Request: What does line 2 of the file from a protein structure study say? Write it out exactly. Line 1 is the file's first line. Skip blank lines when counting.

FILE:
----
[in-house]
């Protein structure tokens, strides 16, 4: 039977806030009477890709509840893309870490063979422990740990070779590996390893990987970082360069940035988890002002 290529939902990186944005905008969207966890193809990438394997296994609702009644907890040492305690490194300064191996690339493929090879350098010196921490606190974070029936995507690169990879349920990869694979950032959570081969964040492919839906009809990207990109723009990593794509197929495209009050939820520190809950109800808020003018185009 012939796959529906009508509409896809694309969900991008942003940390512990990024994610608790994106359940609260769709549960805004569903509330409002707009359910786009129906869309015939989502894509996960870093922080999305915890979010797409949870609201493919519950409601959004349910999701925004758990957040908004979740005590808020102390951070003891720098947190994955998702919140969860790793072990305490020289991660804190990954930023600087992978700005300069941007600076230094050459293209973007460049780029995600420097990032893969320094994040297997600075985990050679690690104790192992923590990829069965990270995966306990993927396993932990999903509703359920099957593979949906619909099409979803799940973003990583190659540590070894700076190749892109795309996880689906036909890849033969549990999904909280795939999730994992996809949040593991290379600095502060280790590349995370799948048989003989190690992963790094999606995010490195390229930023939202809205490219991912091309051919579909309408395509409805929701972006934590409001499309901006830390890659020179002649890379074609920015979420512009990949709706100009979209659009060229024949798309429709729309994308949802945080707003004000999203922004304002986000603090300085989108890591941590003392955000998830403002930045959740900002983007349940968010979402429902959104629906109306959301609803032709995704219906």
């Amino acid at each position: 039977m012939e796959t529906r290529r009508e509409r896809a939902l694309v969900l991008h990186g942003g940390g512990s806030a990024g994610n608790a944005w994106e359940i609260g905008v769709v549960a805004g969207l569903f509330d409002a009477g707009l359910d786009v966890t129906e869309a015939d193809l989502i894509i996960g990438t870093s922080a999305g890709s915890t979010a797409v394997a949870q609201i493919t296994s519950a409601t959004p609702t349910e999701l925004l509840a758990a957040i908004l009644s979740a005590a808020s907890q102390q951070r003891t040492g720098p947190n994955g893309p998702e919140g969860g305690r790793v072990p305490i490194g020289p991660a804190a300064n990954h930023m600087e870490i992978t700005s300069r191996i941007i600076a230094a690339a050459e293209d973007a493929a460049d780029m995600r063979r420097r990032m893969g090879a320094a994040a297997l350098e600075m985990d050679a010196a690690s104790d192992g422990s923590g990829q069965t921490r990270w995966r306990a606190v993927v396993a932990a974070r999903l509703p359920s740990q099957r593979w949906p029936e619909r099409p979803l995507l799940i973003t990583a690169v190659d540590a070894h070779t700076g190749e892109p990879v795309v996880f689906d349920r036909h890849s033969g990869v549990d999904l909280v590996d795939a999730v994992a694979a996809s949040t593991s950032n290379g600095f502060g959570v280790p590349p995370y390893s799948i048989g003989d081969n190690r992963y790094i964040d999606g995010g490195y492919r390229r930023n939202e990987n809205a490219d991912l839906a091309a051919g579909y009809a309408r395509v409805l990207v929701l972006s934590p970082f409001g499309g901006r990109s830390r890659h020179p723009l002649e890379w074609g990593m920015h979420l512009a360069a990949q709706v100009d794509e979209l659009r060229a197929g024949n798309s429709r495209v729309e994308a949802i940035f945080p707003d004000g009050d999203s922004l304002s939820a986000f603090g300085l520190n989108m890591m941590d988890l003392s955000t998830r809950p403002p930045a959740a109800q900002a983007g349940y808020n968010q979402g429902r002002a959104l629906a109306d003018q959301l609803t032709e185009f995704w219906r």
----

């Protein structure tokens, strides 16, 4: 039977806030009477890709509840893309870490063979422990740990070779590996390893990987970082360069940035988890002002 290529939902990186944005905008969207966890193809990438394997296994609702009644907890040492305690490194300064191996690339493929090879350098010196921490606190974070029936995507690169990879349920990869694979950032959570081969964040492919839906009809990207990109723009990593794509197929495209009050939820520190809950109800808020003018185009 012939796959529906009508509409896809694309969900991008942003940390512990990024994610608790994106359940609260769709549960805004569903509330409002707009359910786009129906869309015939989502894509996960870093922080999305915890979010797409949870609201493919519950409601959004349910999701925004758990957040908004979740005590808020102390951070003891720098947190994955998702919140969860790793072990305490020289991660804190990954930023600087992978700005300069941007600076230094050459293209973007460049780029995600420097990032893969320094994040297997600075985990050679690690104790192992923590990829069965990270995966306990993927396993932990999903509703359920099957593979949906619909099409979803799940973003990583190659540590070894700076190749892109795309996880689906036909890849033969549990999904909280795939999730994992996809949040593991290379600095502060280790590349995370799948048989003989190690992963790094999606995010490195390229930023939202809205490219991912091309051919579909309408395509409805929701972006934590409001499309901006830390890659020179002649890379074609920015979420512009990949709706100009979209659009060229024949798309429709729309994308949802945080707003004000999203922004304002986000603090300085989108890591941590003392955000998830403002930045959740900002983007349940968010979402429902959104629906109306959301609803032709995704219906």